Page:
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News Bits from MichUHCAN February 1999 Newsletter
The congressional commission on Medicare is expected to propose paying each beneficiary a fixed amount to buy private health insurance. (Beneficiaries could also stick with traditional Medicare.) Private insurers could be expected to either pick up the healthiest, most lucrative beneficiaries or drop out - as they did last year under a similar plan.
Three Republican senators said in January that they're pushing along their HMO "reform" plan during the impeachment trial. The plan provides for medical savings accounts, external reviews, and tax deductions, but doesn't let patients sue their HMO for damages.
Aetna, Inc. will be the nation's largest health insurer, with 22 million members, if it takes over Prudential HealthCare as planned. After the merger Aetna will have almost 60% of managed care members in Huston and 39 percent in Philadelphia. The AMA opposes the merger because of potential effects on doctors' income.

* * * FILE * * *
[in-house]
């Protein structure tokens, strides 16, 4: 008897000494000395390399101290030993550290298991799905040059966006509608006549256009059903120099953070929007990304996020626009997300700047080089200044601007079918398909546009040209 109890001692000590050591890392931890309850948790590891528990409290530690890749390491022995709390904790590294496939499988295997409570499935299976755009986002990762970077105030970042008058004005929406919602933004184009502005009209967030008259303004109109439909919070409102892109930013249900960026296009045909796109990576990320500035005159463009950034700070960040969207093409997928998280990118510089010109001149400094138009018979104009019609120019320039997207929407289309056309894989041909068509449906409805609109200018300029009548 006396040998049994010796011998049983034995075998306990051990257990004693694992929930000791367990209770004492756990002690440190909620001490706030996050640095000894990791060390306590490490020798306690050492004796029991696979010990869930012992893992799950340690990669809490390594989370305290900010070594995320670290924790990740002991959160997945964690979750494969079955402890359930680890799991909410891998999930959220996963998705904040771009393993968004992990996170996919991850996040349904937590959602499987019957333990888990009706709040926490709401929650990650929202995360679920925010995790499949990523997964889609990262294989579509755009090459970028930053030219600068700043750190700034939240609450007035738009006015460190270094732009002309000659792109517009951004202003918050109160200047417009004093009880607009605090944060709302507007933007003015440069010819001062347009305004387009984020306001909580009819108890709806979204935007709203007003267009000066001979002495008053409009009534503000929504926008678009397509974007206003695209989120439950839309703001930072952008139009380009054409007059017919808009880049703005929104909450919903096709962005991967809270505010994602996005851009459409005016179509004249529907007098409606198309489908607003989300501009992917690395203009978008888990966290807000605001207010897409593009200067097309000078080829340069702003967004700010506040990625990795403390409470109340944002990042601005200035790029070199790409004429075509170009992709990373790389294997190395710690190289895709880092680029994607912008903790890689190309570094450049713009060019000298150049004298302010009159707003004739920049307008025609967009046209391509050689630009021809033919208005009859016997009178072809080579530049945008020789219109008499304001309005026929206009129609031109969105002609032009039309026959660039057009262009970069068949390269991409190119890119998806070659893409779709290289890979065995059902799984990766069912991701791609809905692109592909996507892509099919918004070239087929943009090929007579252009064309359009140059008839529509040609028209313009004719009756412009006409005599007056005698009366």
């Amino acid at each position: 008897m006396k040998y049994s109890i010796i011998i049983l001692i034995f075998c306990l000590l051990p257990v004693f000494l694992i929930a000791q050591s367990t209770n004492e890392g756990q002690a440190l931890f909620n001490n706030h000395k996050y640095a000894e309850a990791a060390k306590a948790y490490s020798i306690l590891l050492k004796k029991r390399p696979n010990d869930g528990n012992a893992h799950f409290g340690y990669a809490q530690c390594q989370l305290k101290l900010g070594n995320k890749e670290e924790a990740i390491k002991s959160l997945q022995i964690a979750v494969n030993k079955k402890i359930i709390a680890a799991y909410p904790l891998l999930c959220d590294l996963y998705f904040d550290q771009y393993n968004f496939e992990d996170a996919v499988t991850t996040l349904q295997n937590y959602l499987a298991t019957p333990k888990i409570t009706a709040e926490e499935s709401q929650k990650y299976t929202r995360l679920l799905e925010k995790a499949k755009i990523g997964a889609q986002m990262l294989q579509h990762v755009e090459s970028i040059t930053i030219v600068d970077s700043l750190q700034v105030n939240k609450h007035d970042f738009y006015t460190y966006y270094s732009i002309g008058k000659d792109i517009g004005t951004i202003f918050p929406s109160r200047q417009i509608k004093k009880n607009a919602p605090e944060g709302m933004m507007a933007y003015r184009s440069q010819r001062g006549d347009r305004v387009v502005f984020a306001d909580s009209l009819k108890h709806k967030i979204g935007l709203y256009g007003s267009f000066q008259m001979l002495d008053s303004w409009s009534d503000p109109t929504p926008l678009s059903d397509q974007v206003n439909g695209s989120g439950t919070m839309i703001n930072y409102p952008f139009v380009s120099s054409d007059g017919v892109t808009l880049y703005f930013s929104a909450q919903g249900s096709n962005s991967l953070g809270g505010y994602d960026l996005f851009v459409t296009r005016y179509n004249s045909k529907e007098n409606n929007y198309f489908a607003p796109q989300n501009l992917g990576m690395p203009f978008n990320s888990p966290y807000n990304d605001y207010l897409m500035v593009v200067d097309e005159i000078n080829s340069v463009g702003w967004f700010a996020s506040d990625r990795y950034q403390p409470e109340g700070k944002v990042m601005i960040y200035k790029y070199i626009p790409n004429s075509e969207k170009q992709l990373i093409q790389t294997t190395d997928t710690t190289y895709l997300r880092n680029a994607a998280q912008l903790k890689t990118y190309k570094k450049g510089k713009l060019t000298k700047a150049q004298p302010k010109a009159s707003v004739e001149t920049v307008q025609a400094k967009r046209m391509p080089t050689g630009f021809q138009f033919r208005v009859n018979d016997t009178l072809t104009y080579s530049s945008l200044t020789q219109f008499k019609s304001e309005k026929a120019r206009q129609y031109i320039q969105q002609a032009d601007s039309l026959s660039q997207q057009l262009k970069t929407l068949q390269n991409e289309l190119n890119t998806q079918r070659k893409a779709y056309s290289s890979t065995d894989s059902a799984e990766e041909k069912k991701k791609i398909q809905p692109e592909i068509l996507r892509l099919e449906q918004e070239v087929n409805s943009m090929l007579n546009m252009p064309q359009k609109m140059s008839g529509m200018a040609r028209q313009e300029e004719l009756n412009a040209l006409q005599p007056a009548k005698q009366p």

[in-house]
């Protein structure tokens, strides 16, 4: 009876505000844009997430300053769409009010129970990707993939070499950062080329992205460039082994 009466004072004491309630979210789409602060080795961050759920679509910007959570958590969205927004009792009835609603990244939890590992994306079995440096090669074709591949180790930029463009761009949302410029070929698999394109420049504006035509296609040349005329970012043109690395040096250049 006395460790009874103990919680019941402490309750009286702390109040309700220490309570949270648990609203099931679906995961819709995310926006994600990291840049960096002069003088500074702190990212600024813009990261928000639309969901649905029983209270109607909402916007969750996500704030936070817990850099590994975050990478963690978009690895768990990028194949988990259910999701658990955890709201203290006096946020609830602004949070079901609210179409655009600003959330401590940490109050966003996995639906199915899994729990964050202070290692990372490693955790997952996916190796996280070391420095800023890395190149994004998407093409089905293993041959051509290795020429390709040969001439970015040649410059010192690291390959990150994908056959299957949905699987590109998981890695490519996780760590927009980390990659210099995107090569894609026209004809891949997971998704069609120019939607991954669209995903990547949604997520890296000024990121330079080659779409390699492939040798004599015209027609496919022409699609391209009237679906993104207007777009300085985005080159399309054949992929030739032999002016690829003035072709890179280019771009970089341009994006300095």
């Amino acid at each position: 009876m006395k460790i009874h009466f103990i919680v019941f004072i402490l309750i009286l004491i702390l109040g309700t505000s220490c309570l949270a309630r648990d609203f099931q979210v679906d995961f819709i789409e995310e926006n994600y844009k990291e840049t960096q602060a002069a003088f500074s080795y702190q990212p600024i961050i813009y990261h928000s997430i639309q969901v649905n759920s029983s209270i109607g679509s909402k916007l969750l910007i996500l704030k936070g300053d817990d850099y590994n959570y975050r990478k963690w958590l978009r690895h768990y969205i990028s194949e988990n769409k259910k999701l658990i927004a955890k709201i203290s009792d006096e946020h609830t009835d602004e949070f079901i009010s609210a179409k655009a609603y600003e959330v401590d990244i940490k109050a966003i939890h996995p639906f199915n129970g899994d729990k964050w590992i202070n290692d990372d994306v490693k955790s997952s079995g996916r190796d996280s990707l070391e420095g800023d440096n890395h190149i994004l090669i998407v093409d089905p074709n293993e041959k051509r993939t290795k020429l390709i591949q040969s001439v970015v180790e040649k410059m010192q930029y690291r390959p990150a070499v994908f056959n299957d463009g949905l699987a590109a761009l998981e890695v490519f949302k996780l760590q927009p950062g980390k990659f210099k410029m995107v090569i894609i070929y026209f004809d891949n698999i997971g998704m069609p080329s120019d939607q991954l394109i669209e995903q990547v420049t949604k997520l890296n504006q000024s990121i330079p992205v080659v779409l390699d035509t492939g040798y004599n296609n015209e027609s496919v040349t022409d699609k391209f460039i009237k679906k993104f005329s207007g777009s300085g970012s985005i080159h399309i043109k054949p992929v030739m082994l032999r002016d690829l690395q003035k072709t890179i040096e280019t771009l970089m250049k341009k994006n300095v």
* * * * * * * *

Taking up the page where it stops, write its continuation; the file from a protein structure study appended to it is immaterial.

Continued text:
A training video showed Aetna execs telling staff to process claims differently for cases covered by ERISA. ERISA, the federal benefits law, prevents patients from suing their insurer for damages. Claims analysts were told to be more careful with non-ERISA claims since Aetna could be sued over those. Under pressure, Aetna said it will allow external reviews of decisions to deny care in 30 states.
The Detroit Medical Center, in financial trouble, started layoffs of about 750 workers in late January. Officials say they won't reduce the number of staff nurses.